The Oklahoma City Police Department has released video recordings of a 2019 arrest of a black man who repeatedly pleaded “I can’t breathe” in between moans shortly before he died in custody.
One of two officers who were carrying out the arrest at that point replied “I don’t care” after the man is tackled to the ground following a foot pursuit. At least one officer appears in body camera footage to straddle him in an attempt to place him in handcuffs.
“Stop resisting,” says the other officer as he continues to cry out.
The suspect, identified as Derrick Scott, 42, was arrested on May 20, 2019. The video footage was released on Monday following demands from the Oklahoma City Black Lives Matter group.
After paramedics arrive, they appear to assess his vitals and ask him questions. He seems disoriented in the footage but conscious. He grunts repeatedly, with one of the individuals present — it is unclear if it is an officer or a paramedic — appearing to say “quit fighting.”
He appears to be bouncing on the ground at that point. He is then loaded on to a stretcher, struggling against those present, and taken to a waiting ambulance as he continues to scream. The footage cuts out before one body camera restarts, appearing to show an officer administering CPR inside the ambulance.
Scott was pronounced dead at a local hospital about an hour after the arrest, according to the Oklahoman local newspaper.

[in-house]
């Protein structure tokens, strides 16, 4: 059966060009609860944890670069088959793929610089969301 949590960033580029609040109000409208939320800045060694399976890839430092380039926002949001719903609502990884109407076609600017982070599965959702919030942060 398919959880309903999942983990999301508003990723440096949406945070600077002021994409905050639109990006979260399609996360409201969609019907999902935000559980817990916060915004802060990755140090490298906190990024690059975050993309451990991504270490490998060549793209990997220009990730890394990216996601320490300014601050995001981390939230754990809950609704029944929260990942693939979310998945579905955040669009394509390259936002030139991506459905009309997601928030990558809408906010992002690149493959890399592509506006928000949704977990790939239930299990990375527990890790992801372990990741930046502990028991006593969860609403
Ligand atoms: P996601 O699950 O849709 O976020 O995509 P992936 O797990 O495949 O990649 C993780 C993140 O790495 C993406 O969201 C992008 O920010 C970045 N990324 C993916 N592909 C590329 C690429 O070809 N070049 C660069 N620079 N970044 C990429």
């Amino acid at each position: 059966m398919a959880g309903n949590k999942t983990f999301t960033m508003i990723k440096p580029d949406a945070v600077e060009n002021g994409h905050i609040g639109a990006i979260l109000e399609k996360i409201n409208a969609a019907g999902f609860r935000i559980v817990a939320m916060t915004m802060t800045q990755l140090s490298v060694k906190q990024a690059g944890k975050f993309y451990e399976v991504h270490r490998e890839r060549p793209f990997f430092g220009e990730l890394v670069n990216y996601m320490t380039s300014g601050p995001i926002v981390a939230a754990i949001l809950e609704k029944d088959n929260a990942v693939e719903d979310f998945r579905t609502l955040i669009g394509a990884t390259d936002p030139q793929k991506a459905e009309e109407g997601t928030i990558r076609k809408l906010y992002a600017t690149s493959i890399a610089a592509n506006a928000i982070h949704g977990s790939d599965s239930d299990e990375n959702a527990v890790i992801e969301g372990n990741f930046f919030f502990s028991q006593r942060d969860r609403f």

Scott’s pleas have become an all too common refrain. They echo those of Eric Garner and foreshadowed those of George Floyd, whose May 25 death has led to unprecedented mass calls to defund or disband local police departments as well as reform tactics police use during arrests.
Floyd was handcuffed and pinned to the ground, his neck compressed by an officer’s knee for nearly nine minutes during his fatal arrest. He used some of his final words to tell the officer he could not breathe.
The National Association for the Advancement of Colored People’s Legal Defense Fund responded to news of the Oklahoma City police videos by calling for “the end of fatal police maneuvers.”
Officers were responding to a disturbance call of a man “brandishing a firearm” when they came across Scott, Oklahoma City Police Capt. Larry Withrow said during a press conference Tuesday, according to the Oklahoman.
Police recovered a loaded handgun from Scott’s pocket, Withrow said. One can be seen in the body camera recordings, with an officer appearing to unload its magazine before placing it on the hood of a police car parked at the scene.
The Oklahoma medical examiner’s office said Scott’s manner of death was “undetermined,” but said he died as a result of a collapsed lung, according to the newspaper. The office listed heart disease, physical restraint, recent methamphetamine use, asthma and emphysema as contributing factors.